The Roman Empire in the first century had upper class women competing with each other in ornate styles of gold earrings. The trend change and adding gemstones to the gold became common. The women adored its attractiveness and sparkling sheen. The use of semi-precious and precious stones had their jewellery increase in value too.

By the second century, in medieval Europe, earrings became passé due to the styles of this period – upper class fashions had high collars with elaborate hairdos, and obscured the ear. However, this was short-lived

In Elizabethan England, earrings, or as known at the time as “ear-pickes”, were favoured by both sexes. Women’s earrings were often detailed with jewels or pearls, and draped down from the earlobe. The mens earring usually consisted of simple and plain gold and famous men of the era, such as Shakespeare and Sir Francis Drake wore one.

Womens fashion during the Victorian Era brought in the hat. Wide ribbon bonnets that tied neatly under their chin for day wear now made long dangling earrings impractical for everyday use. The timing was ideal for smaller conservative earrings or no earrings at all. The drop earring presenting plenty of glitz and shimmer was popular in the evening. Even QueenVictoria favoured large drop earrings for formal social events.

The trend for 20th century woman saw the reduction of the pierce earrings to a screw fitting type. New modes of materials were put into the design of earrings, such as clay and glass.

In the 1930’s designers began to produce the clip-on earring. This appeased women who feared piercing as not being sanitary and who perhaps just dreaded having their ears pierced.

1930s matching clip on EARRINGS and Brooch gold interlinking circles Set

The “Carnaby Street Mod” rage during the 1960’s had the use of plastic came into its own by edgy designers such as Mary Quant, Laura Ashley and of course, the Carnaby Street boutiques. Earrings became an amusing element to fashion, and wearing them was a symbol of self expression to differentiate themselves from the older generation. In the late 1960s, ear piercing began to make inroads among men through the hippie and gay communities. At that time, the practice re-emerged, but since a large commercial market for them did not exist, most ear piercings were done at home. Teenage girls were known to hold ear piercing parties, where they performed the procedure on one another.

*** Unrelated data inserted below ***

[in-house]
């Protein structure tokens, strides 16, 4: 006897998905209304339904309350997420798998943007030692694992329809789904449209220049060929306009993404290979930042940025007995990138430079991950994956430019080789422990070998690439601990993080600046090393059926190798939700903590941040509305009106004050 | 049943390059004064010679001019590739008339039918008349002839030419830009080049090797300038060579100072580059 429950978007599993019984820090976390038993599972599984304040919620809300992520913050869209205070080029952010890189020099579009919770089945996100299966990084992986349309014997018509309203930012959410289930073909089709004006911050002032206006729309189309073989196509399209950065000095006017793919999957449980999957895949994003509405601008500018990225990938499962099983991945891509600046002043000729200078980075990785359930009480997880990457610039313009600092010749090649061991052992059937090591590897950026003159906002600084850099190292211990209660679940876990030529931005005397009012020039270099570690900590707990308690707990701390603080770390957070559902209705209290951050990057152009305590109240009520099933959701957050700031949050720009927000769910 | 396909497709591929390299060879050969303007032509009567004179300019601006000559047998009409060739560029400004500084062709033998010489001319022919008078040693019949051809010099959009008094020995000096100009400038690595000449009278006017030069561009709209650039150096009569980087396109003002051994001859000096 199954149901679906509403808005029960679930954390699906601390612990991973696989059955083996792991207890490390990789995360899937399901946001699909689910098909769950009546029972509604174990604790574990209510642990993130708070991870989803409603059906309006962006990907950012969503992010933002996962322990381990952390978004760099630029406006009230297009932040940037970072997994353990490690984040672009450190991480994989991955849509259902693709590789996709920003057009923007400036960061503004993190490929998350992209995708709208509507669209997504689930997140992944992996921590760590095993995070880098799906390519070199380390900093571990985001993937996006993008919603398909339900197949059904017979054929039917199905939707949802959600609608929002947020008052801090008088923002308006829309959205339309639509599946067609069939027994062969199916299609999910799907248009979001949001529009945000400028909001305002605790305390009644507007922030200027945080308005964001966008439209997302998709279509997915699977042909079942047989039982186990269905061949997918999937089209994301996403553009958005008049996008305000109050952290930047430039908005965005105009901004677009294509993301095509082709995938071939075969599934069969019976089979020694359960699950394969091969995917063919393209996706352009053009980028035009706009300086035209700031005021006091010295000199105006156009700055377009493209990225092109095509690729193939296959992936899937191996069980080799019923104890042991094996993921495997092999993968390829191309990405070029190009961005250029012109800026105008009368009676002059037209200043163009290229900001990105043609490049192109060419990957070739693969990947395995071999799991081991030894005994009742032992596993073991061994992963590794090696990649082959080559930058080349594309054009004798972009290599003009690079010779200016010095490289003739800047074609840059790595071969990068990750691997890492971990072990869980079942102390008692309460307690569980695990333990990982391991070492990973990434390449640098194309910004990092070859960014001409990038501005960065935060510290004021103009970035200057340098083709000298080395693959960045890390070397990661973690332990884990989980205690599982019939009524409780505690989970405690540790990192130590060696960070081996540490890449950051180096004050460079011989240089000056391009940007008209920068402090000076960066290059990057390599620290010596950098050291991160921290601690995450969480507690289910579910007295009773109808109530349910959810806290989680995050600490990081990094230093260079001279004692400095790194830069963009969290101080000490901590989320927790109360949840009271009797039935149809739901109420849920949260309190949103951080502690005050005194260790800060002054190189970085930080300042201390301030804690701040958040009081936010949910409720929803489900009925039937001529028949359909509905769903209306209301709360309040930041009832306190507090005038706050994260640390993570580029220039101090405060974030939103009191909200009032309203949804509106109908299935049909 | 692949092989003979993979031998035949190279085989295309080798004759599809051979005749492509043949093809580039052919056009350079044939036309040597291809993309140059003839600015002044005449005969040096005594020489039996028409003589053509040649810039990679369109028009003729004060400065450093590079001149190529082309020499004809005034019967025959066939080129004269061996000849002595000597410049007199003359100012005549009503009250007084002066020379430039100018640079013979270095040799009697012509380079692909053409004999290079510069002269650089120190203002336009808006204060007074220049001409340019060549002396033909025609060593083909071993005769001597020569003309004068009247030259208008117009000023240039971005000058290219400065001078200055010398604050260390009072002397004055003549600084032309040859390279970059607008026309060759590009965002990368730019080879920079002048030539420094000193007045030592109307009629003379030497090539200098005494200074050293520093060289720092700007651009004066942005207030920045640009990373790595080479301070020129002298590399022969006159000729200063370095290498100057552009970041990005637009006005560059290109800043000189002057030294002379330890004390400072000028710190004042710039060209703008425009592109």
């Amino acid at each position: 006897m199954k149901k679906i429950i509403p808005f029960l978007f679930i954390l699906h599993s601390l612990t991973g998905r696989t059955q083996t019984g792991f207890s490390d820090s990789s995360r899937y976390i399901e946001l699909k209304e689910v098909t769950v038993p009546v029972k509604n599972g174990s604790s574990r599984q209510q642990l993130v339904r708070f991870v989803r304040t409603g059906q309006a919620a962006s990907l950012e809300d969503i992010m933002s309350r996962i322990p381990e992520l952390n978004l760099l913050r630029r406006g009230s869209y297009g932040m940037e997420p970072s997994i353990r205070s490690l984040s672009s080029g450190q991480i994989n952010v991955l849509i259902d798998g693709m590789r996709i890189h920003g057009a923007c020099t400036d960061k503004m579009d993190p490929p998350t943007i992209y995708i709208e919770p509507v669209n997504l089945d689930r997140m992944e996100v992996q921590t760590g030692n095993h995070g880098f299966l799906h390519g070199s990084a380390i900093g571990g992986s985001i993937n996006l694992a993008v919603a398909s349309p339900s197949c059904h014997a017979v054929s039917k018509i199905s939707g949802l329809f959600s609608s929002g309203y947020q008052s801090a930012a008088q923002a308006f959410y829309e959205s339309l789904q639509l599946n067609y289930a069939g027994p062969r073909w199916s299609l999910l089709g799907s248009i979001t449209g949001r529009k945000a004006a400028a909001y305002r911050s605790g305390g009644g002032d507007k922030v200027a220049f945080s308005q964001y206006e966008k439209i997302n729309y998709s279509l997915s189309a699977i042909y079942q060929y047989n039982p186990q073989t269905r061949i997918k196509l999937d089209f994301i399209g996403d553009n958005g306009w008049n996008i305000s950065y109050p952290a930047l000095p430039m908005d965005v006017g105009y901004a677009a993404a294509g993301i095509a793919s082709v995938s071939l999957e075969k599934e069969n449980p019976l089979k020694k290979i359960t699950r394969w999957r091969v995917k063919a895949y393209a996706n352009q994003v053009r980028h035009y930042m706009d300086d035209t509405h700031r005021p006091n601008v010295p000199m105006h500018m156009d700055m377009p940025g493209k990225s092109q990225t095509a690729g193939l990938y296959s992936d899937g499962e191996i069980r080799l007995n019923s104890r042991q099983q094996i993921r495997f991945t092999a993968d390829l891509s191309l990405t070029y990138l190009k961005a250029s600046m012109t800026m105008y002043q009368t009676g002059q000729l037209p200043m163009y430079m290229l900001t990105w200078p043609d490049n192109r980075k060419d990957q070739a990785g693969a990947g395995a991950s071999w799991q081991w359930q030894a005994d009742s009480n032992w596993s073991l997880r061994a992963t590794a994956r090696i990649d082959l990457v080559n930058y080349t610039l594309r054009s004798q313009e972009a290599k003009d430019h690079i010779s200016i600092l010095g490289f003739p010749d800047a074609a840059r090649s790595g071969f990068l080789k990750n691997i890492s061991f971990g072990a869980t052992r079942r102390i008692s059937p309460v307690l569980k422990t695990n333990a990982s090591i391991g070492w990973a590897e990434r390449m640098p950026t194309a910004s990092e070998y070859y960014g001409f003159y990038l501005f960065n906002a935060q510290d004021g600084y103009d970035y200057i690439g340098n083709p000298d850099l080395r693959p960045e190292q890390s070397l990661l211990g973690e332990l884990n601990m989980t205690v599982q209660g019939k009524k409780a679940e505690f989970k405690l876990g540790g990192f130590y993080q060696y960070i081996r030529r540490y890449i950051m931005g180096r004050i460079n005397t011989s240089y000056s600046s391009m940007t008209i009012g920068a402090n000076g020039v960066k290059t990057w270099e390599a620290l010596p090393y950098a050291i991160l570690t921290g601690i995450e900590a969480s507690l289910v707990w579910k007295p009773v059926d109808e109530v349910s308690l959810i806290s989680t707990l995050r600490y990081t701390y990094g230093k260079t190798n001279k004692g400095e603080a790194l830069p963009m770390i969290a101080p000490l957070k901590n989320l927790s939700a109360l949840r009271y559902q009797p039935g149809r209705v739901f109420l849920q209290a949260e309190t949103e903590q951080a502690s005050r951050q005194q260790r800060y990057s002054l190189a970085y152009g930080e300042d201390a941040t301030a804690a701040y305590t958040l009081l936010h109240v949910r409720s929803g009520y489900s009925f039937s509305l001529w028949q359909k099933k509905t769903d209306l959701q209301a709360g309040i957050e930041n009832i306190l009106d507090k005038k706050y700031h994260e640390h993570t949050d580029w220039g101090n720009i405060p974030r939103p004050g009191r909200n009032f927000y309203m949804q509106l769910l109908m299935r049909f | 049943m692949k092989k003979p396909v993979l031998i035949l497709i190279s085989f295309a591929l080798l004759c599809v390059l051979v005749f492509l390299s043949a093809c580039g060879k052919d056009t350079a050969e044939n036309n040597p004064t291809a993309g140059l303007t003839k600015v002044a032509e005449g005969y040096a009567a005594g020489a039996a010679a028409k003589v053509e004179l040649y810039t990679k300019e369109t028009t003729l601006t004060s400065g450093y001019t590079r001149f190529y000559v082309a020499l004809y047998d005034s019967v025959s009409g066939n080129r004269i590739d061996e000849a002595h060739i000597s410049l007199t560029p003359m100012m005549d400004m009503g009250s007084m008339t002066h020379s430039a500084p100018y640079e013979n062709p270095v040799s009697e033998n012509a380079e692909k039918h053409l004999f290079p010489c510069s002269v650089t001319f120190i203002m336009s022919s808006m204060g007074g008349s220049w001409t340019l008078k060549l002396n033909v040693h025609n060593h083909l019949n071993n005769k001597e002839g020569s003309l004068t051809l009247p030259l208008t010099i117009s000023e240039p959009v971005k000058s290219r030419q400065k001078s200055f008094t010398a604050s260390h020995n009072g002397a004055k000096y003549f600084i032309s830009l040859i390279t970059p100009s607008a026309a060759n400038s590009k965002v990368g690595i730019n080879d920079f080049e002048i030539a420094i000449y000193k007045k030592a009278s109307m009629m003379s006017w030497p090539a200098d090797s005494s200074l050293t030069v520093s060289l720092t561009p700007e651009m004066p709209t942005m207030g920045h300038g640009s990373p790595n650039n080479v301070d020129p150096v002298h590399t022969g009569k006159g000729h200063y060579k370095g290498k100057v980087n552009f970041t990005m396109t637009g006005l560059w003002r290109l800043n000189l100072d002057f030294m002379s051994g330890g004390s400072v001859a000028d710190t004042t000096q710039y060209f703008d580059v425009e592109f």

In the late 1970s, amateur piercings, sometimes with safety pins and/or multiple piercings, became popular in the punk rock community.

Stud earrings became trendy amongst emerging and established male rock stars of the 60s, 70s, 80s in gold and diamonds. Multiple piercings in one or both ears first emerged in mainstream America in the 1970s. Initially, the trend was for women to wear a second set of earrings in the earlobes, or for men to double-pierce a single earlobe. A variety of specialized cartilage piercings have since become popular. In addition, earlobe stretching, while common in indigenous cultures for thousands of years, began to appear in Western society in the 1990s, and is now a fairly common sight. However, these forms of ear piercing are still infrequent compared to standard ear piercing.

So why do women wear earrings? It’s no doubt that earrings can increase women’s sex appeal. The movement of dangling earrings will catch the eye and get the attention. Show off your neck and bare your shoulders when you wear chandelier earrings, for the sexiest effect.

Pearls are lustrous – they reflect soft, diffused light back to your skin which is very flattering. Diamonds, on the other hand, are famous for their fiery brilliance.

The shape of the earrings can also make you look better through optical illusions. A round face would look slimmer when you wear long earrings that emphasise a vertical line. Flat features look sharper with angular earrings. The sharp lines of the earrings make your features look sharper. A too angular face looks softer with round earrings. Circles and ovals incorporated into the earring design gives the features a softer look.

Text  Wikipedia, photos found through Google